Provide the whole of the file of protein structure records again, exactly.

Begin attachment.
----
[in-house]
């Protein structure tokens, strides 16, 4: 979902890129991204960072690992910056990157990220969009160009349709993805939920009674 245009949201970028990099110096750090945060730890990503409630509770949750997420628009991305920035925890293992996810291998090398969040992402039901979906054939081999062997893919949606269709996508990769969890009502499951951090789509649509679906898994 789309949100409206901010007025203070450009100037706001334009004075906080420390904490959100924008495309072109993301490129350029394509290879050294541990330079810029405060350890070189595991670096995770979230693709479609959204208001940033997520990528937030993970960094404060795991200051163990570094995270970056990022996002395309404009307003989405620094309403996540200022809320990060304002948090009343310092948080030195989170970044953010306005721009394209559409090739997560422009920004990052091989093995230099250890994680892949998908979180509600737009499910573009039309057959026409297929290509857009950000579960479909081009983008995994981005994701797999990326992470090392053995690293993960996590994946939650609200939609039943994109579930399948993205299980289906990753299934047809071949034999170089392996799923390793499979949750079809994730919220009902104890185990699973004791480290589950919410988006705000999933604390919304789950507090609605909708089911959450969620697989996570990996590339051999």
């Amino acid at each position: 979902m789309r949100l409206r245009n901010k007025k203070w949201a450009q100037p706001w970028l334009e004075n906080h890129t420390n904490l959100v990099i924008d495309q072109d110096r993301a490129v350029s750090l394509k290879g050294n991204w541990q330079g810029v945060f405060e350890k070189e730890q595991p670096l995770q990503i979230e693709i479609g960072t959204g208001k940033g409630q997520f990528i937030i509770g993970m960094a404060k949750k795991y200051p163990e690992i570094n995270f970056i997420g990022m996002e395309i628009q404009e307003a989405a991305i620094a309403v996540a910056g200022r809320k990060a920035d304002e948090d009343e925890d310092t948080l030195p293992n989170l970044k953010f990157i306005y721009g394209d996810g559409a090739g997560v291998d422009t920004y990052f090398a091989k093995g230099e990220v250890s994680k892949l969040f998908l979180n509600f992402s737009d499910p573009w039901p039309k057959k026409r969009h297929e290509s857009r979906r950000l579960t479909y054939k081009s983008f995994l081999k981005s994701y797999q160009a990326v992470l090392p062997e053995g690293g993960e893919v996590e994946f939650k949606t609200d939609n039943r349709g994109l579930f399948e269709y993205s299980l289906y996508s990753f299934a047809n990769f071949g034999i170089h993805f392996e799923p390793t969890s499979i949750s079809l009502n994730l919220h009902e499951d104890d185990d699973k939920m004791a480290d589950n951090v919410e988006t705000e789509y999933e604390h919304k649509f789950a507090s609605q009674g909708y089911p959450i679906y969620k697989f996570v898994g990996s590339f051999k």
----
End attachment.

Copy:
[in-house]
């Protein structure tokens, strides 16, 4: 979902890129991204960072690992910056990157990220969009160009349709993805939920009674 245009949201970028990099110096750090945060730890990503409630509770949750997420628009991305920035925890293992996810291998090398969040992402039901979906054939081999062997893919949606269709996508990769969890009502499951951090789509649509679906898994 789309949100409206901010007025203070450009100037706001334009004075906080420390904490959100924008495309072109993301490129350029394509290879050294541990330079810029405060350890070189595991670096995770979230693709479609959204208001940033997520990528937030993970960094404060795991200051163990570094995270970056990022996002395309404009307003989405620094309403996540200022809320990060304002948090009343310092948080030195989170970044953010306005721009394209559409090739997560422009920004990052091989093995230099250890994680892949998908979180509600737009499910573009039309057959026409297929290509857009950000579960479909081009983008995994981005994701797999990326992470090392053995690293993960996590994946939650609200939609039943994109579930399948993205299980289906990753299934047809071949034999170089392996799923390793499979949750079809994730919220009902104890185990699973004791480290589950919410988006705000999933604390919304789950507090609605909708089911959450969620697989996570990996590339051999």
């Amino acid at each position: 979902m789309r949100l409206r245009n901010k007025k203070w949201a450009q100037p706001w970028l334009e004075n906080h890129t420390n904490l959100v990099i924008d495309q072109d110096r993301a490129v350029s750090l394509k290879g050294n991204w541990q330079g810029v945060f405060e350890k070189e730890q595991p670096l995770q990503i979230e693709i479609g960072t959204g208001k940033g409630q997520f990528i937030i509770g993970m960094a404060k949750k795991y200051p163990e690992i570094n995270f970056i997420g990022m996002e395309i628009q404009e307003a989405a991305i620094a309403v996540a910056g200022r809320k990060a920035d304002e948090d009343e925890d310092t948080l030195p293992n989170l970044k953010f990157i306005y721009g394209d996810g559409a090739g997560v291998d422009t920004y990052f090398a091989k093995g230099e990220v250890s994680k892949l969040f998908l979180n509600f992402s737009d499910p573009w039901p039309k057959k026409r969009h297929e290509s857009r979906r950000l579960t479909y054939k081009s983008f995994l081999k981005s994701y797999q160009a990326v992470l090392p062997e053995g690293g993960e893919v996590e994946f939650k949606t609200d939609n039943r349709g994109l579930f399948e269709y993205s299980l289906y996508s990753f299934a047809n990769f071949g034999i170089h993805f392996e799923p390793t969890s499979i949750s079809l009502n994730l919220h009902e499951d104890d185990d699973k939920m004791a480290d589950n951090v919410e988006t705000e789509y999933e604390h919304k649509f789950a507090s609605q009674g909708y089911p959450i679906y969620k697989f996570v898994g990996s590339f051999k």